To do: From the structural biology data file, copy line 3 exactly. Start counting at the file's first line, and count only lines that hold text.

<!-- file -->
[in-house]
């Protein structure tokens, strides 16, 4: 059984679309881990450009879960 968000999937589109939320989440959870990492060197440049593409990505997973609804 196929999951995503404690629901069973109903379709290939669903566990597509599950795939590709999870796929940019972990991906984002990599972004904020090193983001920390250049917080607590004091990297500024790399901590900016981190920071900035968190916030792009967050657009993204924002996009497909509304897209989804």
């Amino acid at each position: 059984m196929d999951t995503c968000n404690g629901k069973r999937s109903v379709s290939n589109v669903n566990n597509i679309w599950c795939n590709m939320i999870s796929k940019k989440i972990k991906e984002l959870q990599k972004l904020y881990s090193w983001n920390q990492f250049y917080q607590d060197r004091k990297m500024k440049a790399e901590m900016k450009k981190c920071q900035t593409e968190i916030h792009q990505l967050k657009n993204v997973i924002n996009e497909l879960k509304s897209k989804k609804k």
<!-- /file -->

């Amino acid at each position: 059984m196929d999951t995503c968000n404690g629901k069973r999937s109903v379709s290939n589109v669903n566990n597509i679309w599950c795939n590709m939320i999870s796929k940019k989440i972990k991906e984002l959870q990599k972004l904020y881990s090193w983001n920390q990492f250049y917080q607590d060197r004091k990297m500024k440049a790399e901590m900016k450009k981190c920071q900035t593409e968190i916030h792009q990505l967050k657009n993204v997973i924002n996009e497909l879960k509304s897209k989804k609804k």